“While One Piece Film: Red’s anime film formula doesn’t quite stand out in a crowded field, it’s a visual showstopper and a loving extension of Eiichiro Oda’s rich world.”
Eye-catching art direction and animation
A welcome spotlight on Red-Haired Shanks’ history
An interesting new point of view
A bit formal
Musical numbers suffer from unevenness
Not many long-time genre fans could have accurately predicted how big a global and mainstream juggernaut anime would become, and the imminent success of director Gorō Taniguchi and Toei Company’s One Piece Movie: Red is another colorful example of why that is. It’s one of the most anticipated remaining anime of 2022, and for franchise creator and mangaka Eiichiro Oda, this is just one more notch in his and the expansive pirate odyssey world. One Piece all in all.
This is the 15th anime film adaptation in the series, and while all the entries before Red falls under the umbrella term of non-canon, certain elements of this latest endeavor make continuity a bit more of a gray area, and in places allows its story to make some refreshing additions to the formula. Putting some focus on a fan-favorite character, Red-Haired Shanks, and the original Uta – along with musical numbers she injects into the film – are some examples of this. It ultimately caters to an overly familiar “anime movie” formula that won’t exactly grip initiated fans, but it’s a generally loving expansion of Oda’s pirate universe.
A lively feast for the eyes
Long-running anime and One Piece fans have been waiting for this film for a number of reasons, one of which – unsurprisingly – is what the animation studio at the helm would do in the film’s visual department. And, as expected, Toei Animation does not disappoint here.
While some of the high-octane action sequences can feel colorfully overwhelming, the film is an unfiltered and vibrant dose of eye candy that should appeal to longtime fans and newcomers alike. This shouldn’t come as a surprise for an IP as massive as that One Pieceespecially since the studios on the TV side of these properties often tend to take control of the film adaptations as well.
Other anime movies released this year viz Dragon Ball Super: Super Hero and Jujutsu Kaisen 0have upped their respective games in expanding the potential of animation as a medium, but One Piece Movie: Red can comfortably and proudly stand beside them with the studio’s achievements.
The entire universe of this franchise can be succinctly described as “colorful” and “vibrant”, but the expanded scope in Red absolutely shows, including in the art direction and character design. Elegia – the musical island where the story mainly takes place – feels about as unique as any of the settings found in the manga source material or TV anime adaptation, which is as high a compliment as any for a semi-out-of-continuity original story.
Oda was credited with being very closely involved in the production of the film compared to previous entries, and it certainly shows in the character designs as well. This applies to the various flashy wardrobes, the main and supporting cast throughout the film, but, more importantly, to the film’s new star attraction in the form of Uta.
Nevertheless, nothing and no one goes unnoticed no matter how long (or briefly) they appear.
Welcome new character spotlights
Eiichiro Oda has since assured fans One Pieceits beginnings that the Straw Hat Pirates would be universally loved, but the biggest selling points to Red are Red-haired Shanks and the aforementioned Uta. The former has generally been elusive in the world of the source material, so getting some kind of focused attention in a feature film was always a plus.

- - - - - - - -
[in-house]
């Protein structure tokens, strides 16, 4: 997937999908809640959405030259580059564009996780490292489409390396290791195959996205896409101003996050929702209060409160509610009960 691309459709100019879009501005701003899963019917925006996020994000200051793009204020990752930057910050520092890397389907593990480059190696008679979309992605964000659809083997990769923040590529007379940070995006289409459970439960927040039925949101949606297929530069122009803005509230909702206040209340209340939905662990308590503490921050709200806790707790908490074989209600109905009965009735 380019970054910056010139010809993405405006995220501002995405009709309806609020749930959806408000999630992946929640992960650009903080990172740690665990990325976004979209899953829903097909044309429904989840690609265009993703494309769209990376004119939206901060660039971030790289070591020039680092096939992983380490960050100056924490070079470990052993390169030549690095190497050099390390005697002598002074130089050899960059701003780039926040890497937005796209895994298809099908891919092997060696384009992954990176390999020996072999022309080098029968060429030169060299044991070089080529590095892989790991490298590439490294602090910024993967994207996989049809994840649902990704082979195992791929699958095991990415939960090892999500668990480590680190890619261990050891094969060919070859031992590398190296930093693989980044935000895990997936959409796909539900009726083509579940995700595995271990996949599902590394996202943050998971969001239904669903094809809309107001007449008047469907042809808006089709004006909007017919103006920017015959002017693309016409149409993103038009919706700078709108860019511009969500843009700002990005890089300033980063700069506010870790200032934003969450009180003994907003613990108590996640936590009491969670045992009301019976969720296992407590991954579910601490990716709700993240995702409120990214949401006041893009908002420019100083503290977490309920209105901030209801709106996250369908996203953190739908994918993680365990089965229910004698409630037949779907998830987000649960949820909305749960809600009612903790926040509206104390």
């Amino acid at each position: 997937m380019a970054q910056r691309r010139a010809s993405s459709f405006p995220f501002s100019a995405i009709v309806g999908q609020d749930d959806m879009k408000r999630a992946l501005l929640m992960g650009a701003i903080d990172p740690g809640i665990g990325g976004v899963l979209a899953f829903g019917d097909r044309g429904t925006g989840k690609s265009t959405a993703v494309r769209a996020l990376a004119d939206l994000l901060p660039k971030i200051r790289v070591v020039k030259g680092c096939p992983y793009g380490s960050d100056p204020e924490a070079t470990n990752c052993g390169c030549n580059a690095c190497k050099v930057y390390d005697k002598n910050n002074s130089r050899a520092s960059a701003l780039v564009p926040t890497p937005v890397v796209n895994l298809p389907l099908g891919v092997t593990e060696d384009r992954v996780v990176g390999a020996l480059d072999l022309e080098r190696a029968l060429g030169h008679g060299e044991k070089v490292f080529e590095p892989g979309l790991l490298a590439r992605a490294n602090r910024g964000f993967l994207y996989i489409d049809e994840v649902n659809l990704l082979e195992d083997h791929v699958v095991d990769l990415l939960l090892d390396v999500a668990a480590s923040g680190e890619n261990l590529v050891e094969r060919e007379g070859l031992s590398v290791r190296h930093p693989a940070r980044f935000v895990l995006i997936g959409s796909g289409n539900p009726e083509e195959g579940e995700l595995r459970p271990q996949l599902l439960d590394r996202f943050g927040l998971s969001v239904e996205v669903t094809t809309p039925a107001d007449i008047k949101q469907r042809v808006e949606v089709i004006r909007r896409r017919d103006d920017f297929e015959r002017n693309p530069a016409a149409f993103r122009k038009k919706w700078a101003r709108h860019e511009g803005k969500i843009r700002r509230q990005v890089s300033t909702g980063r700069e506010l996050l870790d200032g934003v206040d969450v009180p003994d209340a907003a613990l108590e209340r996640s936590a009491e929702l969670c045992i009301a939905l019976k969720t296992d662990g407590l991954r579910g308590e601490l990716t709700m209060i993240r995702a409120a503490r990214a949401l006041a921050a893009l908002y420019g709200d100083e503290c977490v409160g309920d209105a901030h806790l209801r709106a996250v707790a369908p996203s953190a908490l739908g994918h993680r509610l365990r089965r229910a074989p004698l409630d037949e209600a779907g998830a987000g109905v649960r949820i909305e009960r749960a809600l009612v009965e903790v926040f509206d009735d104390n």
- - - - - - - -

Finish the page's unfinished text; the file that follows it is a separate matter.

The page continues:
However, Uta is mostly the star of the show in this film, and Grand Line’s resident J-Pop idol is as fittingly larger-than-life as longtime fans want to see in a fresh face in One Piece world.
And in a somewhat refreshing change of pace for the movies, the story does a decent job of presenting a plot that has a bit more emotional resonance with the lead cast than normal. That’s what partly paves the way for the film’s most inventive aspect: the musical numbers.
It’s a fun way to work in an otherwise atypical subgenre for action shounen anime, and Uta’s voice for the song segments – Ado – does an excellent job of performing the various upbeat songs in the film.
Although for some this may give mixed results. As endlessly and wonderfully bizarre as this universe is, these musical numbers hold back the pace of the action a bit. It’s not a dealbreaker, but as much as anime fans take to the music used in anime openings and endings, the frequency and length of the numbers give the story a stop-and-go pace in places.
An admittedly formulaic structure
Even with crowd pleasers like Shanks and Uta, though, Red doesn’t exactly have too much that makes it stand out in an already crowded crowd of big budget anime movies.
It’s great to see anime movies, in addition to the primary television medium, getting more international box office recognition, but it’s hard not to admit that film adaptations of major anime IPs (such as Dragon Ball) follows the plot structure fairly by the numbers.
The emotional investment between the main cast makes things a bit more interesting than normal, but it still doesn’t escape the template of the almost nonsensical, high-stakes climax that it’s hard to invest too much in, knowing that the conflicts in these films are almost always self-contained. Likewise, the biggest acts in these kinds of movies always cram in more characters than the screen can handle just to sell everyone’s favorite side characters five seconds of fame.
Nonetheless, Red is a generally good and entertaining anime romp that will satisfy longtime fans even if it’s nothing groundbreaking, and is also pretty safe for potential fans curious to see what this sprawling pirate fantasy is all about.
Toei Company’s One Piece Movie: Red now playing in cinemas.
The editors’ recommendations